This step can be a key learning experience and process improvement activity for future projects by taking a look at what worked and what didn't work so well in addition to ensuring project stakeholders are happy and that an appropriate archive has been completed for the project.
By the time most projects are completed (finally!), everyone is “so over it” that the temptation to move on to the next project quickly has a really strong pull on most people. But you can’t just say, “Thank you very much” and walk away without making sure that everything is tidied up and all parties are in agreement that the project is really done.
The best way to make sure your project is properly closed out is to define the end at the beginning of the project. That way, you can perform your closeout processes as they occur during your project rather than waiting until the end and having a huge task to accomplish. You want to coordinate the closing process steps with your project sponsor and make sure you run it by the project team members so there aren’t any missing pieces. You also want to make sure this activity is built into your schedule and your budget. There’s nothing worse than getting to the end of a project that came in “on budget” only to find that wrapping things up will make the budget miss its mark.
I like to have a closeout checklist that I monitor during the project and update as the project progresses. You can get a free closeout checklist here – no strings attached, but you’ll need to register to get the download.
Here are four key areas of focus for your project closeout.
1. Project Sponsor Acceptance
Your project isn’t really done until your customer says so. This step involves meeting with the project sponsor to discuss closure around the acceptance criteria for the project that was defined at the beginning. If you’ve involved your sponsor for the duration of the project, this should be an easy task for you. It most definitely should not include any big surprises, but may reveal a short punch list of items that need to be finished up before final acceptance.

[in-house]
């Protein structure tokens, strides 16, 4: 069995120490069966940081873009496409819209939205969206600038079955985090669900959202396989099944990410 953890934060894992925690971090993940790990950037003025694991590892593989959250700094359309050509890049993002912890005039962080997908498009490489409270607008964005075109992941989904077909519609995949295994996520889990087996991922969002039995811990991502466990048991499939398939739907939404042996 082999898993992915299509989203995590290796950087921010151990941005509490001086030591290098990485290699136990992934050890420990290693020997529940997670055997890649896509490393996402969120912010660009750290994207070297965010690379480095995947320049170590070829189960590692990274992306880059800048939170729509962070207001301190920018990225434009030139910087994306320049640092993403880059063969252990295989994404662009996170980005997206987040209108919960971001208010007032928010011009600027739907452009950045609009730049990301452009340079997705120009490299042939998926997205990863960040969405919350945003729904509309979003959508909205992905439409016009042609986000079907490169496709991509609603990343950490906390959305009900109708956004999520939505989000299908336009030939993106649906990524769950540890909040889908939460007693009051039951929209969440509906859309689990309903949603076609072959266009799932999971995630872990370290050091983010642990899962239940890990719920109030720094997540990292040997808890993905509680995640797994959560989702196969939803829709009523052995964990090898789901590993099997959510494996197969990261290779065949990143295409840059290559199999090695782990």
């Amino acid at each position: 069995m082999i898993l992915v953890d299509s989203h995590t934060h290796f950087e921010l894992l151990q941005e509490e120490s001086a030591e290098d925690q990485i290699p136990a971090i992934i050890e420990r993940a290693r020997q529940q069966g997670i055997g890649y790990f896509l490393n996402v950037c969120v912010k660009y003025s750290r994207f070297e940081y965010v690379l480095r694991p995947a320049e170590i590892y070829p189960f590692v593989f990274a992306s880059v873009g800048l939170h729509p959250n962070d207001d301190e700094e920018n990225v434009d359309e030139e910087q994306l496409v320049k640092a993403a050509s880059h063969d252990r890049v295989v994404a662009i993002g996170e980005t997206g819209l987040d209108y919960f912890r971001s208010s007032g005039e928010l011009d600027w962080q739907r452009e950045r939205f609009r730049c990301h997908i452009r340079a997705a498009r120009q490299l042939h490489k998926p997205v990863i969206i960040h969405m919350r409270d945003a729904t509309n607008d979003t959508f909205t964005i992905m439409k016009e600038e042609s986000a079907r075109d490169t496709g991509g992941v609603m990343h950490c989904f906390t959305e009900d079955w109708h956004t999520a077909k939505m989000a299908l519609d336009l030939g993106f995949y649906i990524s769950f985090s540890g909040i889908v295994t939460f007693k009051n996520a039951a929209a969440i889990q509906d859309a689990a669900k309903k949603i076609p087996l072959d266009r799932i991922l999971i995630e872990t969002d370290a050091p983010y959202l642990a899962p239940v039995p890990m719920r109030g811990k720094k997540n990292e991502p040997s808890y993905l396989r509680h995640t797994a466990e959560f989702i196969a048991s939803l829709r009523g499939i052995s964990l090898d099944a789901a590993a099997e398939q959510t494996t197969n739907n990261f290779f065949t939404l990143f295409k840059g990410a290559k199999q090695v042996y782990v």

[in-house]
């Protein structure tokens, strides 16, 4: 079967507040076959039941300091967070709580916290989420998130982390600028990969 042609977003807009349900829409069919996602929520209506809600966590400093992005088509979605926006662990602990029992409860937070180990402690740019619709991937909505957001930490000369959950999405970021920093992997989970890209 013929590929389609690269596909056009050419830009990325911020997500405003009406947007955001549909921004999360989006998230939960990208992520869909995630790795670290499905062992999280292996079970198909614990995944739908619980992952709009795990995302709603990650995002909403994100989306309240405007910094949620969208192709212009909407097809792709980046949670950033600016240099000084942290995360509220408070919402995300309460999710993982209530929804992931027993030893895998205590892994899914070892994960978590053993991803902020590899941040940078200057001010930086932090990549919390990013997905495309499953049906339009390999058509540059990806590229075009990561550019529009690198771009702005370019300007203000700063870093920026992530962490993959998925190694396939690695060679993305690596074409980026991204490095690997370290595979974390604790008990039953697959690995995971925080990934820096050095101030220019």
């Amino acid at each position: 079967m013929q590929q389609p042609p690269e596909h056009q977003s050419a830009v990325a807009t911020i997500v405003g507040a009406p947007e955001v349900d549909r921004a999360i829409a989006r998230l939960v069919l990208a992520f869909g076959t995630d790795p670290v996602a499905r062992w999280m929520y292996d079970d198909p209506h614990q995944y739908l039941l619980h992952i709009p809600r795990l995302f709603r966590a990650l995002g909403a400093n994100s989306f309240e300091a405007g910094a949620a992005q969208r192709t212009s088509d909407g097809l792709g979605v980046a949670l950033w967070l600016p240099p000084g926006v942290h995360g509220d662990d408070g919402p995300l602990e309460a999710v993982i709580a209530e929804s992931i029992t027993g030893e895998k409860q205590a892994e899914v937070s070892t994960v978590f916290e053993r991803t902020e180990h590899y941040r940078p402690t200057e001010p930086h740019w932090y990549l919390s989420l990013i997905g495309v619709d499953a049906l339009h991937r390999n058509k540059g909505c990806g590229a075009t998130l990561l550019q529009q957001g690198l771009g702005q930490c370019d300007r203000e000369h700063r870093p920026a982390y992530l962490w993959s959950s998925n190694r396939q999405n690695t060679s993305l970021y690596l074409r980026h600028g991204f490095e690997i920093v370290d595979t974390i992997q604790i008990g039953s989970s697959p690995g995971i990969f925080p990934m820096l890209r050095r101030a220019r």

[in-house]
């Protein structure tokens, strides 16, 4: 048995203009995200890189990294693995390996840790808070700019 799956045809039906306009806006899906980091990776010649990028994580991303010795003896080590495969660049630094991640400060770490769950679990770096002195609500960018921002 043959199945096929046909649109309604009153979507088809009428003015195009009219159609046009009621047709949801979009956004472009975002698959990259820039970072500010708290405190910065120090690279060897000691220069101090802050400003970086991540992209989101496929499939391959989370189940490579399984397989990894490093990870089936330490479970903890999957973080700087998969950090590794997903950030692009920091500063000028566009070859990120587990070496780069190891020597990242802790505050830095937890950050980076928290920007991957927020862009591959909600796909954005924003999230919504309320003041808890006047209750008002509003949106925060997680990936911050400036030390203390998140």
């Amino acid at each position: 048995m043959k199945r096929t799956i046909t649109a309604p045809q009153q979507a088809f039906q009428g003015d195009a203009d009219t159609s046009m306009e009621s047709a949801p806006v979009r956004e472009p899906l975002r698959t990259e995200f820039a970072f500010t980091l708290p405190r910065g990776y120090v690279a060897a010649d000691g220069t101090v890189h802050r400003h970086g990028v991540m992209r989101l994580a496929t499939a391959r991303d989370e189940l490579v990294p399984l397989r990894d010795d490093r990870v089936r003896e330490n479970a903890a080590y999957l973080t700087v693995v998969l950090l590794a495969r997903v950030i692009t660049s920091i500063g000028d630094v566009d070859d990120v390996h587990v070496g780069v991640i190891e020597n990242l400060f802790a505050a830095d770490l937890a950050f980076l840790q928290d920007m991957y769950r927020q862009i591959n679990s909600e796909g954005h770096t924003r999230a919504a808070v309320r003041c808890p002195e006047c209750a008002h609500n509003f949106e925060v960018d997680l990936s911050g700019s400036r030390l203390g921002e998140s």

2. Conduct Project Assessment
It’s important to get feedback from all project stakeholders, including your project team members, to enable opportunities for improvement in future projects. This can be as simple as asking two key questions – “What went well?” and “What could have gone better?” If you use a checklist for your project, you can capture lessons learned as you move along the project life cycle that will provide valuable information for the project assessment.
3. Complete Project History / Archive
A big part of managing a project involves managing the files that go along with it. This can be a pretty overwhelming task if you wait until the end of the project to create your project history. It’s a good idea to set this up at the beginning of your project and provide project team members with guidelines for handling project documents as the project progresses. Then this step becomes more of a final check to ensure it’s complete.
4. Celebrate Success
It’s really easy to forget that celebrating success is important to making future projects go well. It’s also part of the change management process that helps all stakeholders involved move forward with the post project state. And making people feel good about the work they’ve completed is never a bad thing.
Whether your project is big or small, a properly closed out project can help you perform better on future projects if you use the lessons learned for continuous improvement in your project management practices.